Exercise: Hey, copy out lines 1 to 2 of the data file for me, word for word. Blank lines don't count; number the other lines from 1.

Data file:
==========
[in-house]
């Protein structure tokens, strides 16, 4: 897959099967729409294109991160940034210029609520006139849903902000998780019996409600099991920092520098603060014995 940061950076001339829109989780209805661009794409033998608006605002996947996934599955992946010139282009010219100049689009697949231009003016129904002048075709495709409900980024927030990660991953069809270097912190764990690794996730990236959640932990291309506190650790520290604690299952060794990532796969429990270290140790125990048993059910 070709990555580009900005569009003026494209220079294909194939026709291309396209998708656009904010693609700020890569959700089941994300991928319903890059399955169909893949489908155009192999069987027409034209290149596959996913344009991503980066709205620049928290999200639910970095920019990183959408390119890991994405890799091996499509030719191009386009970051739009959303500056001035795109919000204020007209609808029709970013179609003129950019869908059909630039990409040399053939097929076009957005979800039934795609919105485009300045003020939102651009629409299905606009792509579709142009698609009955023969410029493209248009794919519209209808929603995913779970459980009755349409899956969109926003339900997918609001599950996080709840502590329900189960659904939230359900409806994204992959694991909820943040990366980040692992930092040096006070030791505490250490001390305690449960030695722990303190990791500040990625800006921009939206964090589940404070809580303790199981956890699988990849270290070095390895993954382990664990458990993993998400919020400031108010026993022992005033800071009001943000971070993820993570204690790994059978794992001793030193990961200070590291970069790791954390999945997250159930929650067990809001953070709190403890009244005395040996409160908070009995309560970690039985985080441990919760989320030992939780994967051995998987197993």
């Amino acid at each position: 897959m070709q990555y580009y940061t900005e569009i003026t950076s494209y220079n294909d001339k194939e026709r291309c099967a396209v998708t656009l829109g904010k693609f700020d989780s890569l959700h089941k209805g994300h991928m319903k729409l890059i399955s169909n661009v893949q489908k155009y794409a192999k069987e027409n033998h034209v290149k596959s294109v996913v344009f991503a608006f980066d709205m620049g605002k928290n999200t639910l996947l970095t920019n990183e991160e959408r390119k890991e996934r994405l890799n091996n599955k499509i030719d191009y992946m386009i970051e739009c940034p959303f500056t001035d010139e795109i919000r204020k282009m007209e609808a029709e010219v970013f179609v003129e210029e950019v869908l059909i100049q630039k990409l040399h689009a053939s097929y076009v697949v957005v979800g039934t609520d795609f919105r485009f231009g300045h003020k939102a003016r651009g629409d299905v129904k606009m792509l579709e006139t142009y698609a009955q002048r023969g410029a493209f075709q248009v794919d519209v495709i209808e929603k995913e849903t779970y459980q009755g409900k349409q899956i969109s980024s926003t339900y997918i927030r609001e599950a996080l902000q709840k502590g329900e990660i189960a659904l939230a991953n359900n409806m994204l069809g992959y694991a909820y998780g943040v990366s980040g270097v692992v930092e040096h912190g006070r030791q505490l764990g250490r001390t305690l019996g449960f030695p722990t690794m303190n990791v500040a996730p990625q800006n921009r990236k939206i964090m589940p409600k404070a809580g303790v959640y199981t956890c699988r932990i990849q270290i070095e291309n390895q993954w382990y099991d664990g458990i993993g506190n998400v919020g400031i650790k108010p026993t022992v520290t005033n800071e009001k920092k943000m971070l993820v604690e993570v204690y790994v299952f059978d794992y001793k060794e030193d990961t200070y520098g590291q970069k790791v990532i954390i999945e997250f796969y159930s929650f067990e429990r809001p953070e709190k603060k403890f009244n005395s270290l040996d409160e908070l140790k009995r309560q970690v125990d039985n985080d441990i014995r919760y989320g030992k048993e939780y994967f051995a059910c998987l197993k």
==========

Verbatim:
[in-house]
């Protein structure tokens, strides 16, 4: 897959099967729409294109991160940034210029609520006139849903902000998780019996409600099991920092520098603060014995 940061950076001339829109989780209805661009794409033998608006605002996947996934599955992946010139282009010219100049689009697949231009003016129904002048075709495709409900980024927030990660991953069809270097912190764990690794996730990236959640932990291309506190650790520290604690299952060794990532796969429990270290140790125990048993059910 070709990555580009900005569009003026494209220079294909194939026709291309396209998708656009904010693609700020890569959700089941994300991928319903890059399955169909893949489908155009192999069987027409034209290149596959996913344009991503980066709205620049928290999200639910970095920019990183959408390119890991994405890799091996499509030719191009386009970051739009959303500056001035795109919000204020007209609808029709970013179609003129950019869908059909630039990409040399053939097929076009957005979800039934795609919105485009300045003020939102651009629409299905606009792509579709142009698609009955023969410029493209248009794919519209209808929603995913779970459980009755349409899956969109926003339900997918609001599950996080709840502590329900189960659904939230359900409806994204992959694991909820943040990366980040692992930092040096006070030791505490250490001390305690449960030695722990303190990791500040990625800006921009939206964090589940404070809580303790199981956890699988990849270290070095390895993954382990664990458990993993998400919020400031108010026993022992005033800071009001943000971070993820993570204690790994059978794992001793030193990961200070590291970069790791954390999945997250159930929650067990809001953070709190403890009244005395040996409160908070009995309560970690039985985080441990919760989320030992939780994967051995998987197993």